Frequently Asked Questions

How many animals are dissected every year?

A reasonable estimate is that about six million vertebrate animals are dissected yearly in U.S. high schools alone, with an additional, unknown number used in colleges and middle and elementary schools. The number of invertebrate animals dissected is probably comparable to that of vertebrates.

What species are used?

The most commonly dissected vertebrates are frogs, fetal pigs, and cats. Others include dogfish sharks, perch, rats, pigeons, salamanders, rabbits, mice, turtles, snakes, mink, foxes, and bats. Invertebrates include crayfish, grasshoppers, earthworms, clams, sea stars, squid, sea urchins, and cockroaches.

Where do the animals used in dissection come from?

It is estimated that 170 types of animals or more are used for dissection or vivisection (i.e. experimented upon while still alive). The animals come from various sources such as: their natural habitat, animal breeders and dealers, pounds, shelters, ranches, and slaughterhouses. Live and dead animals are bought from these sources by biological supply companies from which educators purchase laboratory specimens. For instance, people who 'fish' will sell fish and sharks to biological suppliers. Cats and dogs, who have been euthanized in shelters or pounds or otherwise acquired by animal dealers, are also sold to suppliers.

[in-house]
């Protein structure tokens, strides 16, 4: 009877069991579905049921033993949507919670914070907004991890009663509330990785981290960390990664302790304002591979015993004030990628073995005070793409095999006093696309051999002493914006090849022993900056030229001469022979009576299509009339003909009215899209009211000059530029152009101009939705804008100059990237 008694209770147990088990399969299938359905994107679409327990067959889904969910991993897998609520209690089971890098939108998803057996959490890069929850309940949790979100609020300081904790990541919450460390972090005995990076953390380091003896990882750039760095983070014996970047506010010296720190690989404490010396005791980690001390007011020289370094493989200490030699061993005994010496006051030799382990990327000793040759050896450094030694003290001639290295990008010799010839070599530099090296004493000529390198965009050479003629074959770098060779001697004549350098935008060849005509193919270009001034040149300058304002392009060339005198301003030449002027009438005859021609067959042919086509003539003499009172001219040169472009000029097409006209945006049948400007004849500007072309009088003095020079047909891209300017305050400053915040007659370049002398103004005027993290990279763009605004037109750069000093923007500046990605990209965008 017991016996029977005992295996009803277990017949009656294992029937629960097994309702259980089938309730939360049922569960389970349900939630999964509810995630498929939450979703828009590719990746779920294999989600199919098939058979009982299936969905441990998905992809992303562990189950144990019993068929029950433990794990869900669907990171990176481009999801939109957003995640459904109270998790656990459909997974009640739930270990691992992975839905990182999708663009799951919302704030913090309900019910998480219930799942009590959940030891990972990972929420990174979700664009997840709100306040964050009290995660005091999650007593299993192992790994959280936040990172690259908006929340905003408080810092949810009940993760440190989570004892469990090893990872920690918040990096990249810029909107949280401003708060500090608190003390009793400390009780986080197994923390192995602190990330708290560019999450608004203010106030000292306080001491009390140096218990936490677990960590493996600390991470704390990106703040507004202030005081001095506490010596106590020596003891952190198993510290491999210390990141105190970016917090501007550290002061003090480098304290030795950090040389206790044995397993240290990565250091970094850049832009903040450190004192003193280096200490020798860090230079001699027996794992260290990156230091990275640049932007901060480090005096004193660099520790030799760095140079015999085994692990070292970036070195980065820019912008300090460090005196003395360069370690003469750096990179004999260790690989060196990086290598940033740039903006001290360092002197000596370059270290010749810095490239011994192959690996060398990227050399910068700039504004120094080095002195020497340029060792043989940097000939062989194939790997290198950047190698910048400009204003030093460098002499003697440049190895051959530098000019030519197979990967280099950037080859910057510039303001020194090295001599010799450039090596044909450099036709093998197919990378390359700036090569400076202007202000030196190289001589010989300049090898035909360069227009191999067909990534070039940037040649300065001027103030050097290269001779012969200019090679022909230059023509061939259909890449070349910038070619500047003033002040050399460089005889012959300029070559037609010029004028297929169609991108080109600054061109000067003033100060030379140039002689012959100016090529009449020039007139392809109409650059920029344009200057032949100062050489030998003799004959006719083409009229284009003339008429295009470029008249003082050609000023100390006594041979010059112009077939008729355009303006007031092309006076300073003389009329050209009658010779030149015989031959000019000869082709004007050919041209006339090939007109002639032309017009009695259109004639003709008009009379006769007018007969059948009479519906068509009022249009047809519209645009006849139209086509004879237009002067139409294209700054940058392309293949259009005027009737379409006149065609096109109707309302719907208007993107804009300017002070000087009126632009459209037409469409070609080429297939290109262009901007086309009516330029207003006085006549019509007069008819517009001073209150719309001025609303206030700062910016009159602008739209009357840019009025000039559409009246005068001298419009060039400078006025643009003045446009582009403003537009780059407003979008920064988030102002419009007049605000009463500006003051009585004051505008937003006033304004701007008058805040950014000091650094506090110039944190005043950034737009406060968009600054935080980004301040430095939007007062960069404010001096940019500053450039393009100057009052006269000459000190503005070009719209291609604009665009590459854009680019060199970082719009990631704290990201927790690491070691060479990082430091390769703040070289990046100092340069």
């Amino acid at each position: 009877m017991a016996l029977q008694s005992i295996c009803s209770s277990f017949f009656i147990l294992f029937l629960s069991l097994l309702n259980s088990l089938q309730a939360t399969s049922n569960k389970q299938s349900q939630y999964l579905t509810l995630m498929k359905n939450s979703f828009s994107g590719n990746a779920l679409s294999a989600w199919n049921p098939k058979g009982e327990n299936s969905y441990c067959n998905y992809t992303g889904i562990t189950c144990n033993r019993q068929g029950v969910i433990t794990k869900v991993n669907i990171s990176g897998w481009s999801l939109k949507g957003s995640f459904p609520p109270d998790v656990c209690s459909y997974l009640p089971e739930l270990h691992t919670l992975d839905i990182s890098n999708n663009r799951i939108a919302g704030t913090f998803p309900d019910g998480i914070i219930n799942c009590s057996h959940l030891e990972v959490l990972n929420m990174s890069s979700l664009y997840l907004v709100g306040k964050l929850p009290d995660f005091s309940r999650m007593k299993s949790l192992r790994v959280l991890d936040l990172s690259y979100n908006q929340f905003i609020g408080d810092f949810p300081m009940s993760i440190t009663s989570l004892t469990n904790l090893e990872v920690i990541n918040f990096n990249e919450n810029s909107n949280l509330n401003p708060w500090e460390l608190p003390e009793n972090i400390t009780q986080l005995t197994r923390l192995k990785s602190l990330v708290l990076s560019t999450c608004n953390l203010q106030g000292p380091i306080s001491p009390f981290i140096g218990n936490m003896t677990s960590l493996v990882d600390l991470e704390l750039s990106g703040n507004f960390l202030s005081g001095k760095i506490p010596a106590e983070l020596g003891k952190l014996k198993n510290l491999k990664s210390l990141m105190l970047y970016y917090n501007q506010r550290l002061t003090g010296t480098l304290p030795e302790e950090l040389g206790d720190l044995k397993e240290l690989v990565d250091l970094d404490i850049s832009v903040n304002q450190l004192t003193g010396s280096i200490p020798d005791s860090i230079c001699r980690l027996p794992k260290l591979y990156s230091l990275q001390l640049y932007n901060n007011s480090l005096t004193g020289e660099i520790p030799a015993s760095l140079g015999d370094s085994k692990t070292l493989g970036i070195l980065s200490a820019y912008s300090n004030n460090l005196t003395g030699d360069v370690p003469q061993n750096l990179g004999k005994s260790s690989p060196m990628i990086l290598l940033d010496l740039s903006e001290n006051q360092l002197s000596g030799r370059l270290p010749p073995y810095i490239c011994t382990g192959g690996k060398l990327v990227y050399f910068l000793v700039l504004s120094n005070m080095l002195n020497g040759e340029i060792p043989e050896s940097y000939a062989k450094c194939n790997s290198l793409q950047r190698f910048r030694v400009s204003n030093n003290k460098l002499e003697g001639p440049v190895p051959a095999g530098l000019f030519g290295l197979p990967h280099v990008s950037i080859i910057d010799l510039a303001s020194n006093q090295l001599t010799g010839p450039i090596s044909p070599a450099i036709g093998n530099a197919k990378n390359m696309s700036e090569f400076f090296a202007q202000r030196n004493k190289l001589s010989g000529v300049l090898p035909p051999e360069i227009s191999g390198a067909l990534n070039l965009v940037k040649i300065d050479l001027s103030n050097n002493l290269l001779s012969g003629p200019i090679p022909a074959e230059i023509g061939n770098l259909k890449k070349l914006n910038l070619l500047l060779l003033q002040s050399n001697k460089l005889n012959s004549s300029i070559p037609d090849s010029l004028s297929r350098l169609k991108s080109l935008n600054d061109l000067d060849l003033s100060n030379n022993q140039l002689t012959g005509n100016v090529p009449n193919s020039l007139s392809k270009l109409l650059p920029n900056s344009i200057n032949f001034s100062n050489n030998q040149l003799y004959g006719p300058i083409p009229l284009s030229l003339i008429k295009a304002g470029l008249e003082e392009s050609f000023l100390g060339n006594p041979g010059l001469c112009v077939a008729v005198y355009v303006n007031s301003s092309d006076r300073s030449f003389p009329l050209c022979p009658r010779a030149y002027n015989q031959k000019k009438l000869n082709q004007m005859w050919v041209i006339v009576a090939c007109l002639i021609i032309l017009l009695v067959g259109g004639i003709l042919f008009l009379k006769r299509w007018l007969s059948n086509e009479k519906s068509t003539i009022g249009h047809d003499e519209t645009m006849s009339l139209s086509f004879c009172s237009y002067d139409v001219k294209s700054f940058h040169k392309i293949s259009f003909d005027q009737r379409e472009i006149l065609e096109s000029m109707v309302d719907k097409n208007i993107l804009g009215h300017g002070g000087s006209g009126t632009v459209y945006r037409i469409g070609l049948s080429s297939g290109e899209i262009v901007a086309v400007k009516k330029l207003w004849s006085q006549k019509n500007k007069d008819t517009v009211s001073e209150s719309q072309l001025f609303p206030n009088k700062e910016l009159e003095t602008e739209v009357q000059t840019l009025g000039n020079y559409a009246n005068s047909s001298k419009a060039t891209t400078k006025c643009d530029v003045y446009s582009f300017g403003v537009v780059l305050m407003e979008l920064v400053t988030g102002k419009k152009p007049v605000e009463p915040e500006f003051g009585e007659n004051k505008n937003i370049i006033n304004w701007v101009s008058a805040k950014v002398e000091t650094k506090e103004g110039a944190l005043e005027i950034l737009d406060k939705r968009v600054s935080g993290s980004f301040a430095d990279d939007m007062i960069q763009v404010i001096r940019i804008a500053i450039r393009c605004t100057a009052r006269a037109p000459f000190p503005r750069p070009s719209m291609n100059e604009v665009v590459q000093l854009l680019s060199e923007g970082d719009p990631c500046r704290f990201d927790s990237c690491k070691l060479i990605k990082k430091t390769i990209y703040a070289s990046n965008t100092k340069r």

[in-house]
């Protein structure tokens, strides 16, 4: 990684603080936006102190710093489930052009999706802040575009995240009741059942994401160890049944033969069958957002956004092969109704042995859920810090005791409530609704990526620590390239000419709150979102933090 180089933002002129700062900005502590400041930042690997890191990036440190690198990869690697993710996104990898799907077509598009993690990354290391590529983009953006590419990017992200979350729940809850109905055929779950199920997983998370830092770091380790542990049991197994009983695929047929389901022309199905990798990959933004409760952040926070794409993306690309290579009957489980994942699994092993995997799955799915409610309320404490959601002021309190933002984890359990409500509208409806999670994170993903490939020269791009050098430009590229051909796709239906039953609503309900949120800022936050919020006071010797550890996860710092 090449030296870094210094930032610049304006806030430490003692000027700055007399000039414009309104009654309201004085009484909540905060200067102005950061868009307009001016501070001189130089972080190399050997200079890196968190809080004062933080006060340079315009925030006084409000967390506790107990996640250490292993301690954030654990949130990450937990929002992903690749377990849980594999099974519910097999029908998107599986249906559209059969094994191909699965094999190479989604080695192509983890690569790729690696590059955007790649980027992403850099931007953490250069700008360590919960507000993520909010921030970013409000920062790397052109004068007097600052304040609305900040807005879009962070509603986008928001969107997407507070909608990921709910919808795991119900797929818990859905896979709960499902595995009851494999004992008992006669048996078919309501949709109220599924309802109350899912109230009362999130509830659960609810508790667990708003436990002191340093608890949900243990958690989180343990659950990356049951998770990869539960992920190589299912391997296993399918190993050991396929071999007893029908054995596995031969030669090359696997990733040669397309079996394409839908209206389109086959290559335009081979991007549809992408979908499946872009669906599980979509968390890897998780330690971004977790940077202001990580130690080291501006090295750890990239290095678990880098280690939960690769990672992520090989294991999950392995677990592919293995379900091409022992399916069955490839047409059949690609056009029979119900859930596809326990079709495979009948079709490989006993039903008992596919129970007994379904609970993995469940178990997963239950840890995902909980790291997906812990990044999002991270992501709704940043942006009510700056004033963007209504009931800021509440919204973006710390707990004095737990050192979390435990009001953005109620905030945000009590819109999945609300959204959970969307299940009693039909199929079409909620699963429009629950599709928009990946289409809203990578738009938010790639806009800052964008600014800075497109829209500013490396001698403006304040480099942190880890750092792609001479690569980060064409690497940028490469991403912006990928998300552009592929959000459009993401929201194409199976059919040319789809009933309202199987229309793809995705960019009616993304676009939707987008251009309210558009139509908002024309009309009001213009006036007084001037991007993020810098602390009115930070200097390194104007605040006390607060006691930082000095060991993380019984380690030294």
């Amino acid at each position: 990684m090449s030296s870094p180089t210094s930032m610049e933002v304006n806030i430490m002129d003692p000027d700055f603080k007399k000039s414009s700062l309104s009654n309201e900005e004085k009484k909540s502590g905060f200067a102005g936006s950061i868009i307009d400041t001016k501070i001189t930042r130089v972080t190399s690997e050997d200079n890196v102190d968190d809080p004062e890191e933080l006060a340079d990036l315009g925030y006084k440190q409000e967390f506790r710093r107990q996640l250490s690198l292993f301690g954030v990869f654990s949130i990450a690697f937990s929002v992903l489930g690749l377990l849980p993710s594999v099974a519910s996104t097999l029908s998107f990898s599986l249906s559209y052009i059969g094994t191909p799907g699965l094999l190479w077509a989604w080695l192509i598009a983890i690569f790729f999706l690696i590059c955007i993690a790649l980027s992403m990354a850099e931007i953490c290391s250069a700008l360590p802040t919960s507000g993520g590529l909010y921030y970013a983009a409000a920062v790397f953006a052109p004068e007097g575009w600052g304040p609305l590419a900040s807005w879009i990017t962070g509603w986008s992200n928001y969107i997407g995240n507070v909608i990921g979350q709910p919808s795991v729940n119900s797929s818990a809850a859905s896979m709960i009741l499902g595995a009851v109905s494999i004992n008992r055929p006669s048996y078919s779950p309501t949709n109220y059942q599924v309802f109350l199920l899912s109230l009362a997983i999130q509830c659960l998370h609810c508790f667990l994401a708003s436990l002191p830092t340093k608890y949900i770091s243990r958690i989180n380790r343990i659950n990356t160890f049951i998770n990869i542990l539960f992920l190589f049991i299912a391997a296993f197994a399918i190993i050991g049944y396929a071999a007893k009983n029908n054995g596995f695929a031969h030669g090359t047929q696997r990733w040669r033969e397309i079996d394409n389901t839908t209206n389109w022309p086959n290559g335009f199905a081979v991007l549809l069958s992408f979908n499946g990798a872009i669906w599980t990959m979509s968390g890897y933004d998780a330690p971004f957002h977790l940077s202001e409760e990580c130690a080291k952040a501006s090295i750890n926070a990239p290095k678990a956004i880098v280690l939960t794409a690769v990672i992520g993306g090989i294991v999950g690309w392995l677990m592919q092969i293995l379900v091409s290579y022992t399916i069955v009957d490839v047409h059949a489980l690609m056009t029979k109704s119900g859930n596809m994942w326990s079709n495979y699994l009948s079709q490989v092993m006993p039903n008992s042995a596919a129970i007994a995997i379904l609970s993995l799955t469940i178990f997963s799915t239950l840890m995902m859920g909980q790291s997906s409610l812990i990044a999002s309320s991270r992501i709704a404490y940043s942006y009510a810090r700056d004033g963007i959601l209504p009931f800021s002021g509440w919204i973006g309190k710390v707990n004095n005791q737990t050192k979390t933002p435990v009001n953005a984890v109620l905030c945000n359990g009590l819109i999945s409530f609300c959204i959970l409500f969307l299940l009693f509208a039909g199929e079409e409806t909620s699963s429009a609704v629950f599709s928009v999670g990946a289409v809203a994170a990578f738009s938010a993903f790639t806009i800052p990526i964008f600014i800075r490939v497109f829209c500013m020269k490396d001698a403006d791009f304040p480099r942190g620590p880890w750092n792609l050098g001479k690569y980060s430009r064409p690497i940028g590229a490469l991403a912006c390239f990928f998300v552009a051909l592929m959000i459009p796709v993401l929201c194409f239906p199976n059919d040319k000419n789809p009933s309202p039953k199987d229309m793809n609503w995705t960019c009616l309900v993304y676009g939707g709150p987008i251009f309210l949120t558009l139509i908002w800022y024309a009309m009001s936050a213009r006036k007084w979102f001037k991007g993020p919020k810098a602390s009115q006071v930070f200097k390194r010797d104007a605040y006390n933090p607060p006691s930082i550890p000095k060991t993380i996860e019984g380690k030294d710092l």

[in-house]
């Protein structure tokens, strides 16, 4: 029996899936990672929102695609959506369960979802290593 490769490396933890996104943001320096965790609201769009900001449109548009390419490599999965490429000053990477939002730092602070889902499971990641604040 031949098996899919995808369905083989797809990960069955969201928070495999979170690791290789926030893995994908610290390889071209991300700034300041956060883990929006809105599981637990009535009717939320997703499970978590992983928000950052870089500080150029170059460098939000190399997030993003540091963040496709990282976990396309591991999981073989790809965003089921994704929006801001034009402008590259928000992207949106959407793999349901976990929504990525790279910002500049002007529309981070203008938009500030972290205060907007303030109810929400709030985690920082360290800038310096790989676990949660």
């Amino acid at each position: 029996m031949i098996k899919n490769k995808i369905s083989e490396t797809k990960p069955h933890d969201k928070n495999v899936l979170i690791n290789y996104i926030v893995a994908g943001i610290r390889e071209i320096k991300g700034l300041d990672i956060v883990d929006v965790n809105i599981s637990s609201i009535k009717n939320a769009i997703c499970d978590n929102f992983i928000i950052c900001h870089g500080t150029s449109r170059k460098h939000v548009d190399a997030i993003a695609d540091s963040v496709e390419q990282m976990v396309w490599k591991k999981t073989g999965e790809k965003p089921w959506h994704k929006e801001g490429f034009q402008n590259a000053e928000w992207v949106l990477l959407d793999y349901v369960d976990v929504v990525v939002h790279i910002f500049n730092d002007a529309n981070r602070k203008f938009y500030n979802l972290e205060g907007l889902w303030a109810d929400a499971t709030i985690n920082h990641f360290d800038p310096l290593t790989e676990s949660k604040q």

Animals are also obtained as 'byproducts' of extremely cruel industries. For instance, slaughterhouses provide fetal pigs, and fur farms sell skinned mink, foxes, and rabbits. Most of these animals led deprived or otherwise miserable lives and die in agony. Common methods of killing include: suffocation, anal electrocution, drowning, gas chambers, or euthanasia.

Because these animals are considered mere objects or products, the lack of quality care, handling, and treatment often leads to trauma, injury, or premature death. For example, live animals are often shipped in overcrowded packaging, which leads to injury, food deprivation, dehydration, and/or suffocation. These animals also can be exposed to extreme temperatures and rough handling.

In order to better assure that animals are obtained in a legal manner and cared for properly, some warm-blooded animals are protected under the United States Animal Welfare Act (AWA). The U.S. Department of Agriculture (USDA) is the federal agency that enforces the AWA. The AWA requires that animal dealers be licensed as Class 'A' or Class 'B' dealers and that facilities operated by these dealers be inspected by the USDA. Class 'A' dealers are animal breeders. Class 'B' dealers may also breed animals, but also purchase and re-sell live and/or dead animals. Class 'B' dealers procure animals in a number of different ways including from 'random sources,' such as the aforementioned sources which can include unclaimed 'stray' animals, 'free to a good home' ads, or former companion animals sold by some pounds or shelters.